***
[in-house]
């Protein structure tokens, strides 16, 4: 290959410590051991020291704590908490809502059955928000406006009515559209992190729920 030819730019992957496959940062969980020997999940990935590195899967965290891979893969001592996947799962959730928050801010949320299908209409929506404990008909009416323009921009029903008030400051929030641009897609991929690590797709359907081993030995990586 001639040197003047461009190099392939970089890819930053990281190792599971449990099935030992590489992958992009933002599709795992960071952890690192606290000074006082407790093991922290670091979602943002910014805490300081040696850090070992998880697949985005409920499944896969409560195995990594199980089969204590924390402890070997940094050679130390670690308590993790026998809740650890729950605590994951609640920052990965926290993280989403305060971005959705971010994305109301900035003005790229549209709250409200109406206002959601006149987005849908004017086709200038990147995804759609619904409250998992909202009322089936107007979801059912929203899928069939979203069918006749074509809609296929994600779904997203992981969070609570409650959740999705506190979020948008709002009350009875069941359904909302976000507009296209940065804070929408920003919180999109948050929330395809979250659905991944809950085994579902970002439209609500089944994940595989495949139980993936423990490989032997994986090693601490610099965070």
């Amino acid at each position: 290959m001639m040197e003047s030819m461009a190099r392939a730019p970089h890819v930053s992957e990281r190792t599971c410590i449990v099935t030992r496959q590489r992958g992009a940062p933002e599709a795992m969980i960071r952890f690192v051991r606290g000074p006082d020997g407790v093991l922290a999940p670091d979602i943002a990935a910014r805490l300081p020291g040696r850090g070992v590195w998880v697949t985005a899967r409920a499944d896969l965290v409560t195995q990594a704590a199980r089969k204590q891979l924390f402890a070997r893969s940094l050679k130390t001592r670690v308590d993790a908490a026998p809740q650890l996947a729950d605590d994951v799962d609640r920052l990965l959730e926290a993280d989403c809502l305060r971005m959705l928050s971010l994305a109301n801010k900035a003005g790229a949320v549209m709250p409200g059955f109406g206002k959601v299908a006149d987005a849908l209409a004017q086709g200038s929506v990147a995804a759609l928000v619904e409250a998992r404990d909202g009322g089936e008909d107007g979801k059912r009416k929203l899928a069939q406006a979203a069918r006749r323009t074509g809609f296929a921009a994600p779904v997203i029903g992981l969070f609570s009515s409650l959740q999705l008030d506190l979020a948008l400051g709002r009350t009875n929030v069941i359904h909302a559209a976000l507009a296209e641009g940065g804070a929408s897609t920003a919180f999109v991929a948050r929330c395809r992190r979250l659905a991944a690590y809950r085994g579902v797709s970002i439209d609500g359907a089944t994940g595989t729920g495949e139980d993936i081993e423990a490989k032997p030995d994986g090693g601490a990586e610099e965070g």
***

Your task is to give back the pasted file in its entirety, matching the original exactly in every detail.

[in-house]
């Protein structure tokens, strides 16, 4: 290959410590051991020291704590908490809502059955928000406006009515559209992190729920 030819730019992957496959940062969980020997999940990935590195899967965290891979893969001592996947799962959730928050801010949320299908209409929506404990008909009416323009921009029903008030400051929030641009897609991929690590797709359907081993030995990586 001639040197003047461009190099392939970089890819930053990281190792599971449990099935030992590489992958992009933002599709795992960071952890690192606290000074006082407790093991922290670091979602943002910014805490300081040696850090070992998880697949985005409920499944896969409560195995990594199980089969204590924390402890070997940094050679130390670690308590993790026998809740650890729950605590994951609640920052990965926290993280989403305060971005959705971010994305109301900035003005790229549209709250409200109406206002959601006149987005849908004017086709200038990147995804759609619904409250998992909202009322089936107007979801059912929203899928069939979203069918006749074509809609296929994600779904997203992981969070609570409650959740999705506190979020948008709002009350009875069941359904909302976000507009296209940065804070929408920003919180999109948050929330395809979250659905991944809950085994579902970002439209609500089944994940595989495949139980993936423990490989032997994986090693601490610099965070």
């Amino acid at each position: 290959m001639m040197e003047s030819m461009a190099r392939a730019p970089h890819v930053s992957e990281r190792t599971c410590i449990v099935t030992r496959q590489r992958g992009a940062p933002e599709a795992m969980i960071r952890f690192v051991r606290g000074p006082d020997g407790v093991l922290a999940p670091d979602i943002a990935a910014r805490l300081p020291g040696r850090g070992v590195w998880v697949t985005a899967r409920a499944d896969l965290v409560t195995q990594a704590a199980r089969k204590q891979l924390f402890a070997r893969s940094l050679k130390t001592r670690v308590d993790a908490a026998p809740q650890l996947a729950d605590d994951v799962d609640r920052l990965l959730e926290a993280d989403c809502l305060r971005m959705l928050s971010l994305a109301n801010k900035a003005g790229a949320v549209m709250p409200g059955f109406g206002k959601v299908a006149d987005a849908l209409a004017q086709g200038s929506v990147a995804a759609l928000v619904e409250a998992r404990d909202g009322g089936e008909d107007g979801k059912r009416k929203l899928a069939q406006a979203a069918r006749r323009t074509g809609f296929a921009a994600p779904v997203i029903g992981l969070f609570s009515s409650l959740q999705l008030d506190l979020a948008l400051g709002r009350t009875n929030v069941i359904h909302a559209a976000l507009a296209e641009g940065g804070a929408s897609t920003a919180f999109v991929a948050r929330c395809r992190r979250l659905a991944a690590y809950r085994g579902v797709s970002i439209d609500g359907a089944t994940g595989t729920g495949e139980d993936i081993e423990a490989k032997p030995d994986g090693g601490a990586e610099e965070g």